A Turkish court has sentenced an activist and philanthropist to life in prison in a case Turkey's international allies said was politically motivated.
Osman Kavala has already spent more than four years in prison without being convicted.
He was found guilty of charges related to the nationwide protests in 2013 and the failed coup attempt in 2016.
Kavala denied the charges and has accused the government of "judicial assassination".
The United States said it was "deeply troubled" by the conviction.
Western diplomats were among those attending a packed court.
Kavala was first accused of orchestrating and financing nationwide anti-government protests that erupted in 2013.
He was acquitted, but soon after he was accused of being part of the attempted coup in 2016, which saw tens of thousands of people jailed or lose their jobs.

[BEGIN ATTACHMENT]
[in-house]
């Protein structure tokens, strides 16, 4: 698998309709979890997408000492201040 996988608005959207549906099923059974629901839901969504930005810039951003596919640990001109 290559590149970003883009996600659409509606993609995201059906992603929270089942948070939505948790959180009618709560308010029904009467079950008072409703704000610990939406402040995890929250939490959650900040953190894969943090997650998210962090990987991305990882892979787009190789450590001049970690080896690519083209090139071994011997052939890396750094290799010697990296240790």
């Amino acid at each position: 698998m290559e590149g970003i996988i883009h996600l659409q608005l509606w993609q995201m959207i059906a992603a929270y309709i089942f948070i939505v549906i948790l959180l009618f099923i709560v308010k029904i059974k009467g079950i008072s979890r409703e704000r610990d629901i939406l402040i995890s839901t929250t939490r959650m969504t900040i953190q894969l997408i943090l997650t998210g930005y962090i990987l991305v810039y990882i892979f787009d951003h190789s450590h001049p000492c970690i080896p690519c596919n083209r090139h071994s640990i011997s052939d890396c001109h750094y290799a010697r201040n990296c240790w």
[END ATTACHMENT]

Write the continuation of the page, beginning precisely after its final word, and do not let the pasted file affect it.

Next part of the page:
At the trial, he was charged with both counts.
Europe's top court, the European Court of Human Rights, has said there was insufficient evidence he committed an offence, and that his arrest was an attempt to "silence him and dissuade other human rights defenders".
"His unjust conviction is inconsistent with respect for human rights, fundamental freedoms, and the rule of law," the US State Department said in a statement.
Kavala was born in Paris and educated in the UK. Before being thrust to prominence, he ran a cultural centre.
Recep Tayyip Erdogan, whose government has become more authoritarian in recent years, has accused Kavala of being an agent of the Hungarian-born US billionaire George Soros.